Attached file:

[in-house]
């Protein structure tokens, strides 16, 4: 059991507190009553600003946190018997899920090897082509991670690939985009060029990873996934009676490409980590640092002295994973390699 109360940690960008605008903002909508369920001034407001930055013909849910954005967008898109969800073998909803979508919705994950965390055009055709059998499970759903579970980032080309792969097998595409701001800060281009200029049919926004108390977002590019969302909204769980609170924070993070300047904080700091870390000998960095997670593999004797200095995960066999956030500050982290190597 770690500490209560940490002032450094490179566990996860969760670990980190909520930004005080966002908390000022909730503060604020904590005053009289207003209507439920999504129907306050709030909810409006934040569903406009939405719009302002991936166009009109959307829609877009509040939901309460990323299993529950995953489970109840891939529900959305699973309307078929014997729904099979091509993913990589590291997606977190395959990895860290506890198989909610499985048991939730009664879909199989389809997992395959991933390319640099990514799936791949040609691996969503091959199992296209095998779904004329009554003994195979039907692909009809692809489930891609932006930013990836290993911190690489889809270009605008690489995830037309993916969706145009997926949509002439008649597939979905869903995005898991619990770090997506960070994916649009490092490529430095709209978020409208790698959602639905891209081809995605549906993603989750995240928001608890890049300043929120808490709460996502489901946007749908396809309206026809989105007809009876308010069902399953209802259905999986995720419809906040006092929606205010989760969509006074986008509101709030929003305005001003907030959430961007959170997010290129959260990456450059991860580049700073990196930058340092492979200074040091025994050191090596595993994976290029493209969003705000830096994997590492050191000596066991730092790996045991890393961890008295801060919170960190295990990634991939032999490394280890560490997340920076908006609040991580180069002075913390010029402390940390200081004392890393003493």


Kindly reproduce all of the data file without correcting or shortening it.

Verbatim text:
[in-house]
């Protein structure tokens, strides 16, 4: 059991507190009553600003946190018997899920090897082509991670690939985009060029990873996934009676490409980590640092002295994973390699 109360940690960008605008903002909508369920001034407001930055013909849910954005967008898109969800073998909803979508919705994950965390055009055709059998499970759903579970980032080309792969097998595409701001800060281009200029049919926004108390977002590019969302909204769980609170924070993070300047904080700091870390000998960095997670593999004797200095995960066999956030500050982290190597 770690500490209560940490002032450094490179566990996860969760670990980190909520930004005080966002908390000022909730503060604020904590005053009289207003209507439920999504129907306050709030909810409006934040569903406009939405719009302002991936166009009109959307829609877009509040939901309460990323299993529950995953489970109840891939529900959305699973309307078929014997729904099979091509993913990589590291997606977190395959990895860290506890198989909610499985048991939730009664879909199989389809997992395959991933390319640099990514799936791949040609691996969503091959199992296209095998779904004329009554003994195979039907692909009809692809489930891609932006930013990836290993911190690489889809270009605008690489995830037309993916969706145009997926949509002439008649597939979905869903995005898991619990770090997506960070994916649009490092490529430095709209978020409208790698959602639905891209081809995605549906993603989750995240928001608890890049300043929120808490709460996502489901946007749908396809309206026809989105007809009876308010069902399953209802259905999986995720419809906040006092929606205010989760969509006074986008509101709030929003305005001003907030959430961007959170997010290129959260990456450059991860580049700073990196930058340092492979200074040091025994050191090596595993994976290029493209969003705000830096994997590492050191000596066991730092790996045991890393961890008295801060919170960190295990990634991939032999490394280890560490997340920076908006609040991580180069002075913390010029402390940390200081004392890393003493």